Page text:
Prince Harry Reciprocating King’s Title ‘Olive Branch’ Could Prove Good PR

Prince Harry and Meghan Markle could help their public image by appearing to reciprocate King Charles III‘s olive branch in allowing their children to use their prince and princess titles at a time when their approval ratings have plunged, according to a new episode of Newsweek‘s The Royal Report podcast.

The Duke and Duchess of Sussex confirmed last week that their children, Archie, 3, and Lilibet, 1, have been entitled to be known as Prince Archie and Princess Lilibet since the day their grandfather, King Charles, became the monarch last September.

The couple used the title for the first time on March 8, announcing via a spokesperson that “Princess Lilibet” had been christened in a private service in California.

Prince Harry photographed at Buckingham Palace, January 16, 2020. And (inset) King Charles III photographed at Clarence House, February 23, 2023.
Chris Jackson/Getty Images

There had been widespread debate and speculation over whether and when Archie and Lilibet could use these titles, with some commentators suggesting that ultimately the king would have a say in the issue.

After the Sussexes’ christening announcement, Buckingham Palace told the press that they would be updating their official websites to reflect the new titles. Not all royals who are princes and princesses are known as such. Other members of the royal family, such as the children of Prince Edward, legally have their prince and princess titles but choose not to use them.

“I guess it’s a good sign,” chief royal correspondent Jack Royston said of the titles’ decision on The Royal Report, suggesting that it could be a positive move towards bridging the well documented fractured relationship between Harry and King Charles.

“You could interpret it as an olive branch that this, this kind of act of disinheritance was not performed on Archie and Lilibet […] Obviously they don’t have security, but they are now prince and princess.”

“I wonder whether a reciprocal olive branch from Harry and Meghan might actually help to alleviate some of the fatigue that I think the American public are feeling in relation to the negative aspects of Harry and Meghan?” he asked.

“In other words, if it is a good thing and a positive thing that they’ve been given these titles, such a positive thing that you want to announce it publicly so the people know, then doesn’t it make sense to actually say something positive about it? To actually explain, for example, why you chose to use the titles?”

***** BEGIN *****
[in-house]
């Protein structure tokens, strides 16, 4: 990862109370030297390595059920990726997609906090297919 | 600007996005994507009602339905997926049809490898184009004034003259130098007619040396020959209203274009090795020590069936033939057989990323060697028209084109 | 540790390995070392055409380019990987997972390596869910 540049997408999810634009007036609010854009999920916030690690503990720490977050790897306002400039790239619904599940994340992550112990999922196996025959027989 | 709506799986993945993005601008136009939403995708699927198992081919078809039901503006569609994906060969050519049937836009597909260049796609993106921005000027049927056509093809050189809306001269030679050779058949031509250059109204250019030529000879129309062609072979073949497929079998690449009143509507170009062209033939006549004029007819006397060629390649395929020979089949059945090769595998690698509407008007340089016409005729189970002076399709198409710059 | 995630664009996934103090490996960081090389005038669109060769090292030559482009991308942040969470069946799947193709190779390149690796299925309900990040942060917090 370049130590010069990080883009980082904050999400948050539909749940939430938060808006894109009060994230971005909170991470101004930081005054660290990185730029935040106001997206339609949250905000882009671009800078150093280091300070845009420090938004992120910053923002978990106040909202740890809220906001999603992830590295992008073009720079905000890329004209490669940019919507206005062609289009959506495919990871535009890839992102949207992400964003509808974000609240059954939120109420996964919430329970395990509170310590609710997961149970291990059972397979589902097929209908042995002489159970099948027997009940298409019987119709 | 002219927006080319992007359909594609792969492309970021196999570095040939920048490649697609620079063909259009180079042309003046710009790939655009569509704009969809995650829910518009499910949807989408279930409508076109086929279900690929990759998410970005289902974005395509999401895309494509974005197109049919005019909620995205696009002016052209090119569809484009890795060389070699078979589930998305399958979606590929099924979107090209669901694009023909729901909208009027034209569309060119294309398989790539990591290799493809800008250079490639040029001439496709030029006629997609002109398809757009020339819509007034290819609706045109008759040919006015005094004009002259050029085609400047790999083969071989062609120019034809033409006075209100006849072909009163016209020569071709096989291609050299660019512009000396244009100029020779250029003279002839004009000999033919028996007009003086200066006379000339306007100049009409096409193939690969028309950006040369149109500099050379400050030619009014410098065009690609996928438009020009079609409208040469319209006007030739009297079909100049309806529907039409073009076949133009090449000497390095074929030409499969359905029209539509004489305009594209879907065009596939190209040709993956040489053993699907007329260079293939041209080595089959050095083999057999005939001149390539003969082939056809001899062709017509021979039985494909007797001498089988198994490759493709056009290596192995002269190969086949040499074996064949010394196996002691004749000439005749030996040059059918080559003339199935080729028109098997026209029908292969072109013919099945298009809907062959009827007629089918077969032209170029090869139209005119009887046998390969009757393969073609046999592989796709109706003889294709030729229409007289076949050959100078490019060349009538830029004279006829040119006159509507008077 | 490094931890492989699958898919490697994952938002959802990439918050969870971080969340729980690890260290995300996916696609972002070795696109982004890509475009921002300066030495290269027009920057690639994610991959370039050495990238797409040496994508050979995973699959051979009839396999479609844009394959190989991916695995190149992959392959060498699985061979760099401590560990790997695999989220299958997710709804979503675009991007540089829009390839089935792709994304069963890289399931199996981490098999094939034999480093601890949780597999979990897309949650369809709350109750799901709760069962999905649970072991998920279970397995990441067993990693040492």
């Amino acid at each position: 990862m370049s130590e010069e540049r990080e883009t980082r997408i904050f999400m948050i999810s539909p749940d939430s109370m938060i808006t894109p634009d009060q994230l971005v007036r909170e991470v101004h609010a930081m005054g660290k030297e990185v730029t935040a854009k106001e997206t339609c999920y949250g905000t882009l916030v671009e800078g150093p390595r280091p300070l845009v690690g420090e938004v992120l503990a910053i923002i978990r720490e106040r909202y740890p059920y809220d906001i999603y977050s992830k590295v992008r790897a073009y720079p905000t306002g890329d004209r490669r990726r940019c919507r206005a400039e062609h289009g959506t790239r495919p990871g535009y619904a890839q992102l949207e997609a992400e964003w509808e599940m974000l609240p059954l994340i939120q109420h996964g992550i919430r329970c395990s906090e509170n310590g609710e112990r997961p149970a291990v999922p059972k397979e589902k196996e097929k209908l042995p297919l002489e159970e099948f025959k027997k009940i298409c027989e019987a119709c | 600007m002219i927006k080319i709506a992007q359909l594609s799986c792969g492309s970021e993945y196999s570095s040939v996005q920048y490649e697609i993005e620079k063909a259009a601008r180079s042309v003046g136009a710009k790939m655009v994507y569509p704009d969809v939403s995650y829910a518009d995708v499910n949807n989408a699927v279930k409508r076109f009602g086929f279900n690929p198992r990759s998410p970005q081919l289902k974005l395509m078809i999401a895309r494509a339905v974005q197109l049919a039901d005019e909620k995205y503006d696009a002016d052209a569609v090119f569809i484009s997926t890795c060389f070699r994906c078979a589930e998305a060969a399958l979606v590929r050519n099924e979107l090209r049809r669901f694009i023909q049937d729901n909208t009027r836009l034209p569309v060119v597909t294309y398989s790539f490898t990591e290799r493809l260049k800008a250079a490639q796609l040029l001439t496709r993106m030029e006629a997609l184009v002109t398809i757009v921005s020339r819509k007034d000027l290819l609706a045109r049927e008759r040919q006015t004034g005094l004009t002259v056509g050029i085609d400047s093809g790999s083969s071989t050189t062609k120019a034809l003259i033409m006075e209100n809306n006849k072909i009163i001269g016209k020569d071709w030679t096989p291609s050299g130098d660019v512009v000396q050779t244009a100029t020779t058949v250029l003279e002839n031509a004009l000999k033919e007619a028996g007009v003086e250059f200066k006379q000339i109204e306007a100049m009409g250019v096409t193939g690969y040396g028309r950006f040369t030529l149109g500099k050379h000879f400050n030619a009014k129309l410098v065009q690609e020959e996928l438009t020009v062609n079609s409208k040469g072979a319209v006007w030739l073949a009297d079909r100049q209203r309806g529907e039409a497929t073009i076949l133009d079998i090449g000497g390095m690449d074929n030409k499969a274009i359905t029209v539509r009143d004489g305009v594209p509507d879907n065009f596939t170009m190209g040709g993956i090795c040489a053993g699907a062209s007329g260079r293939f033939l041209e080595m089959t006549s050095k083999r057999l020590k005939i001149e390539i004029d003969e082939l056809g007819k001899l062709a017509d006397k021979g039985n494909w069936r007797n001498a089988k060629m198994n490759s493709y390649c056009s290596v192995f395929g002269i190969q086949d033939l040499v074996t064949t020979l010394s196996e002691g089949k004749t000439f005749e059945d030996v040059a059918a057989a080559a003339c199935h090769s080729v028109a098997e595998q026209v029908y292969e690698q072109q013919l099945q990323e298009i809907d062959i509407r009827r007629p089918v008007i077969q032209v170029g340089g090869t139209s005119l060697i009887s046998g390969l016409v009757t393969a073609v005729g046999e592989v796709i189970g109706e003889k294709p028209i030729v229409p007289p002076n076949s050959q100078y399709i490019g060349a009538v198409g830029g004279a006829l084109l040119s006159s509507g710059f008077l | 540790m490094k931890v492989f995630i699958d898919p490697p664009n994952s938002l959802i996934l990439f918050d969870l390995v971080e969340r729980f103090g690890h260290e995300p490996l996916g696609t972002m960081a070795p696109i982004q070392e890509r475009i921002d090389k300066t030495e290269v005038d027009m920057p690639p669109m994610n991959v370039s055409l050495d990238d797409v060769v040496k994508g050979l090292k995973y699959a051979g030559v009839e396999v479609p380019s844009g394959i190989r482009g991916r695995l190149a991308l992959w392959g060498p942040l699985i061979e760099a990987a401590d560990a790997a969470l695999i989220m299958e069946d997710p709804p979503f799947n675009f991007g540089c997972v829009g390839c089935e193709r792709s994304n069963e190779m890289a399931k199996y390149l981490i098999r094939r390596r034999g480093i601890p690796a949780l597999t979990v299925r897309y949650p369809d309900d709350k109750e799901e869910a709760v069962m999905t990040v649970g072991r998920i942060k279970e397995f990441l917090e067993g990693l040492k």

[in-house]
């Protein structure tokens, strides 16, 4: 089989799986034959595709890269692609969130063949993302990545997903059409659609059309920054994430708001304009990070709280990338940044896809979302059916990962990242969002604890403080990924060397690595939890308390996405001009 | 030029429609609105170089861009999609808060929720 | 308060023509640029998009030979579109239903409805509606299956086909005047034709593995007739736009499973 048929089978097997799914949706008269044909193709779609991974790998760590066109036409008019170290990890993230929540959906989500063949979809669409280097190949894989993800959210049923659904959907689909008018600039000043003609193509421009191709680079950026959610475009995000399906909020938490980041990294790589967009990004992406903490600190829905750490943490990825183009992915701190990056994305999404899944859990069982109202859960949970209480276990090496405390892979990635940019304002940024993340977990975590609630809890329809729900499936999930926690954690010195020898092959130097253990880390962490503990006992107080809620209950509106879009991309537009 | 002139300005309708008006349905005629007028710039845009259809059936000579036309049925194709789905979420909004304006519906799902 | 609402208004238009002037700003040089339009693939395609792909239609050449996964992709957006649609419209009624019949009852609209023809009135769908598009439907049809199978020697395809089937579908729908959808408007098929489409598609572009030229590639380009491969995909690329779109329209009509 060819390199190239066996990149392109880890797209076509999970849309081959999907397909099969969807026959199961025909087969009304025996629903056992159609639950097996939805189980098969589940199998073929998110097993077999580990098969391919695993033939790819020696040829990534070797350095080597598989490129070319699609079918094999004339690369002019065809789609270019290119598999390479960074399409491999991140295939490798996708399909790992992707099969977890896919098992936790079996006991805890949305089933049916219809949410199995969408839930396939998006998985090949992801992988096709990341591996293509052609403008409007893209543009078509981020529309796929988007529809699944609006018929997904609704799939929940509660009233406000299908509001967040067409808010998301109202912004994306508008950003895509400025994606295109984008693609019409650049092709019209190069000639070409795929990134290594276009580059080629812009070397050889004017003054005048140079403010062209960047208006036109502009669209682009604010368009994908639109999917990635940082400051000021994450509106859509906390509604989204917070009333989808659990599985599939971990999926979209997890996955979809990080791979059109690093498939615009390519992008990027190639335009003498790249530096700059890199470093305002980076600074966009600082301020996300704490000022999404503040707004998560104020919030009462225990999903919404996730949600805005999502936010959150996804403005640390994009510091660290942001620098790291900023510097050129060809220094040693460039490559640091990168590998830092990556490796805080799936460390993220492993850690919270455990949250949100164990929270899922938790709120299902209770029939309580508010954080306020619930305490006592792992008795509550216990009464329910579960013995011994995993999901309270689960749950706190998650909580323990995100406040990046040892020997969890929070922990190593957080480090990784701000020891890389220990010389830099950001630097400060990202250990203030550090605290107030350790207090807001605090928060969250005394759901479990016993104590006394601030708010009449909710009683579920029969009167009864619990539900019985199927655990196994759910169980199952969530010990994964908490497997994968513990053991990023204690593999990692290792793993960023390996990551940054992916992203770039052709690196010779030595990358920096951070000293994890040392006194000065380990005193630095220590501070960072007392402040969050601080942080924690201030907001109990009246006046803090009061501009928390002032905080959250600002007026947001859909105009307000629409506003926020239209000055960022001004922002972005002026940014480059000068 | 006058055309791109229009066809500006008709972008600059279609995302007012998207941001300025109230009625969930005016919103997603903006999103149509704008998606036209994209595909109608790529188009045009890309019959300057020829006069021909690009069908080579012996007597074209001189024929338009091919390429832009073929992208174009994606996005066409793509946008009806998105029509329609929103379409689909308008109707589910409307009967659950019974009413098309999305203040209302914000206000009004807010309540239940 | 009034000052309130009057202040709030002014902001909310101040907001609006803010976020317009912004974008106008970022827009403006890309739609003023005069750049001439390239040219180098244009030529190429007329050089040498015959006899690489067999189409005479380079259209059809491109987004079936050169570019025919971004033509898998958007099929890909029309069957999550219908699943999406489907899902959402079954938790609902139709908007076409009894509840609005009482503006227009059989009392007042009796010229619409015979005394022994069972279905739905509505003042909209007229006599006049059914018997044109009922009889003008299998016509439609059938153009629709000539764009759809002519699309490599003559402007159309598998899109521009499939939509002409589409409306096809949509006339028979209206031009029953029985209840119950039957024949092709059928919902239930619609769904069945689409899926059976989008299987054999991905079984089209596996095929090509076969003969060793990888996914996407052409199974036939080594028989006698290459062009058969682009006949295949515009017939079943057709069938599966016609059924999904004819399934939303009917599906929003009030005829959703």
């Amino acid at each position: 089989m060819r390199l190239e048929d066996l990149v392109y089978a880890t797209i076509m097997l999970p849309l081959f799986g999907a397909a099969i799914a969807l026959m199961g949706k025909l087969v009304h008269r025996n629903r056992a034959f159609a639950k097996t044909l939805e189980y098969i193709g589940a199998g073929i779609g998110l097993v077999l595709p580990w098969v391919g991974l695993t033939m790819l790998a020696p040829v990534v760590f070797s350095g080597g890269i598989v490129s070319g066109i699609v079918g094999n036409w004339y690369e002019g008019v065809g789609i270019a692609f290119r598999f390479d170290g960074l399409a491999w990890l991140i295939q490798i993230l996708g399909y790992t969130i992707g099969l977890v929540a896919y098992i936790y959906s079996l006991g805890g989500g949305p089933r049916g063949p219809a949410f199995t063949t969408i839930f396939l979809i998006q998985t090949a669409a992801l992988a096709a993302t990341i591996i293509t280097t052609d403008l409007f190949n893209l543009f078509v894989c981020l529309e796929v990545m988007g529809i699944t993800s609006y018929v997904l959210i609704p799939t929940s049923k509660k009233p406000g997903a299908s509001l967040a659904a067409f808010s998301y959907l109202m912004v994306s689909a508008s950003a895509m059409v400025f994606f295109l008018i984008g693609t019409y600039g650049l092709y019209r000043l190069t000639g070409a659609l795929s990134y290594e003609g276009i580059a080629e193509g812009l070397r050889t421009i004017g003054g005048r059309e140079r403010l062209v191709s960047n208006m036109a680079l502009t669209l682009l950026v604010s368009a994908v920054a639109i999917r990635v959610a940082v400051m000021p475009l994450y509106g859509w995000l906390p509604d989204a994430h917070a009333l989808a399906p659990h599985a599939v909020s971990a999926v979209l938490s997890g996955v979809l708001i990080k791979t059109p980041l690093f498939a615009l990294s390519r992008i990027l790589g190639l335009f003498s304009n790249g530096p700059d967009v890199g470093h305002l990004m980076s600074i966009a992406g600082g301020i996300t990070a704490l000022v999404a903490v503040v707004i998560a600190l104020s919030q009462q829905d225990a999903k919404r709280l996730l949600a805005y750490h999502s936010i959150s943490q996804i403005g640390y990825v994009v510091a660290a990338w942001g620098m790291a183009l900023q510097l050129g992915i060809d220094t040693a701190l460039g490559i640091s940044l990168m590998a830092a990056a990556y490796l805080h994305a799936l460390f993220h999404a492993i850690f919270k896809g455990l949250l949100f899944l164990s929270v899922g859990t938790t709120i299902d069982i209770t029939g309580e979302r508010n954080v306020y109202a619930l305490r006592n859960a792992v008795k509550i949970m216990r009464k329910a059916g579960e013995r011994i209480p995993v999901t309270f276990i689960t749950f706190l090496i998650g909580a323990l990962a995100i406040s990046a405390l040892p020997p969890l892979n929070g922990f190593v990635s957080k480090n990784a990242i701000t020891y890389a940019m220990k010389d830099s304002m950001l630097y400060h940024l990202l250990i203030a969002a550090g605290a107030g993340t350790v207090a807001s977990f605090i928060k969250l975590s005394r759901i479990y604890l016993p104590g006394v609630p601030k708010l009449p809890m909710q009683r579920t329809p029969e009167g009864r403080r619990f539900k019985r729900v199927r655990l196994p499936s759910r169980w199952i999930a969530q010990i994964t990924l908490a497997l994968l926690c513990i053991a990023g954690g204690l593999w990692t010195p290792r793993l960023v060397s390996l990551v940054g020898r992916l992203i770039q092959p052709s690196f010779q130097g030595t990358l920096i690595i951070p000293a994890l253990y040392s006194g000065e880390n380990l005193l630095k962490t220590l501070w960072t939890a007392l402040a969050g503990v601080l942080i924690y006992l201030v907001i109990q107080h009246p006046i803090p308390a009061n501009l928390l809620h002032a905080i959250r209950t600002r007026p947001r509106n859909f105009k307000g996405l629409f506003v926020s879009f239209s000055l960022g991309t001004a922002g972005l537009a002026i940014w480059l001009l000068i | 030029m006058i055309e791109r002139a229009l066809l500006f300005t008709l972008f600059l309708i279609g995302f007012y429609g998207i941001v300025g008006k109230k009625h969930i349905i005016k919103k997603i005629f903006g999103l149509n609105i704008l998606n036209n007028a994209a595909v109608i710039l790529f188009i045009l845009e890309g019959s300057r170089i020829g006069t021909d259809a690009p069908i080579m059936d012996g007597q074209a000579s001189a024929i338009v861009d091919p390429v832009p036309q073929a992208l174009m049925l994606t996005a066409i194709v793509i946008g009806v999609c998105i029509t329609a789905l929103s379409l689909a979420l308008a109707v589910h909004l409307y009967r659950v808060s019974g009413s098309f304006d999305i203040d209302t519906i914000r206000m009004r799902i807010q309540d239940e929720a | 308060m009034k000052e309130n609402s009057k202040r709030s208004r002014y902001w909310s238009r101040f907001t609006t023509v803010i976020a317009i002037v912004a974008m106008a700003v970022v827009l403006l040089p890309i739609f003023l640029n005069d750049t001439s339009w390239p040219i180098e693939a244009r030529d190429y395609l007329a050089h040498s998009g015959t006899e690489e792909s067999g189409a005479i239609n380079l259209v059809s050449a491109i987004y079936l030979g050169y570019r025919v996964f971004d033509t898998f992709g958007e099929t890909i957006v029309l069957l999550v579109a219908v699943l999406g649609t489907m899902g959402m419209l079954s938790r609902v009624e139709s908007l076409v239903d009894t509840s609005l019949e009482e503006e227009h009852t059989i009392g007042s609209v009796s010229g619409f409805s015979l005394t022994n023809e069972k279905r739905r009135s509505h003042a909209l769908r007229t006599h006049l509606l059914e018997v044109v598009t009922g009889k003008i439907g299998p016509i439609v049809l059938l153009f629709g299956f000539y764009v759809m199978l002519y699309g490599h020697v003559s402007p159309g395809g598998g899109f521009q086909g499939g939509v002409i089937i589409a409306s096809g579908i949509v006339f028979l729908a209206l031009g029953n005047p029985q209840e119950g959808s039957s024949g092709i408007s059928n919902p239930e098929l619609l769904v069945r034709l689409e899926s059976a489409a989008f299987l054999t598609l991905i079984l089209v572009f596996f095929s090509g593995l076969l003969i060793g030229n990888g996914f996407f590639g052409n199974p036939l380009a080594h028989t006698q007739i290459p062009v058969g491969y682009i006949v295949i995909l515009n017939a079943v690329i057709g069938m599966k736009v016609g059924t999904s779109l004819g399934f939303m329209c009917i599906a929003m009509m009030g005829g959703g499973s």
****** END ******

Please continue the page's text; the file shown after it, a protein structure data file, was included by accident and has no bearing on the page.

Since the announcement that the couple would use their children’s titles which they described as a “birthright,” there has been debate over why they would do this, considering their repeated criticisms of the monarchy and Meghan’s commentary to Oprah Winfrey that titles come with negative aspects.

“I just think that it’s an opportunity to say something positive, to provide the kind of the other side of the story, another narrative beyond the negative,” he went on to add.

In recent months, Harry and Meghan have seen their net approval rating in both the U.S. and the U.K. steadily decline. This has dramatically dropped with the release of each of the couple’s recent bombshell media projects.

Data collected by strategists Redfield & Wilton found that between November 2022 and March 2023, Prince Harry‘s net approval rating has dropped 37 points in the U.K., now standing at -22. Meghan’s has also seen a decrease of 31 points leaving her with a net approval rating of -33.

The data tells a similar story among Americans, with their stateside popularity being at an all-time low.

In February, Harry’s U.S. net approval rating was -10 and Meghan’s -17. That’s a dramatic drop from +38 for Harry in December 2022 and +23 for Meghan.

Prince Harry and Meghan Markle
Prince Harry and Meghan Markle photographed October 28, 2018. The couple has seen their net approval rating drop on either side of the Atlantic in recent months.
Rosa Woods – Pool/Getty Images

This leaves the couple at an important crossroads on how to rebuild their popularity with the public, and Lilibet’s christening, Royston suggests, could have been a prime opportunity to earn some goodwill.

“There is a growing sense in the American media now, particularly among comedians, that Harry and Meghan are, you know, some people use the phrase ‘professional victims’, that they complain a lot. So why not give us the something new?” he noted.

“Why not give us something slightly different? Why not say something positive? Why not kind of explain why it is you’re using these titles? Why it is that you think it’s a positive thing? And yeah, I think that would help them. I don’t think that it would be seen as a bad thing. I think it would actually help provide an antidote to the relentless negativity.”

Harry and Meghan could reunite with the British royal family in May for King Charles’ coronation which would mark their first return to the country since Queen Elizabeth II‘s death and funeral events.

A spokesperson for the couple confirmed earlier this month that they had been approached by Charles’ office about the coronation arrangements. The date, May 6, is also an important milestone for the couple for another reason, it also marks their son, Archie’s, fourth birthday.

Harry and Meghan have not yet confirmed if they will travel to Britain for the celebrations.

James Crawford-Smith is Newsweek’s royal reporter based in London. You can find him on Twitter at @jrcrawfordsmith and read his stories on Newsweek’s The Royals Facebook page.

Do you have a question about King Charles III, William and Kate, Meghan and Harry or their family that you would like our experienced royal correspondents to answer? Email We’d love to hear from you.

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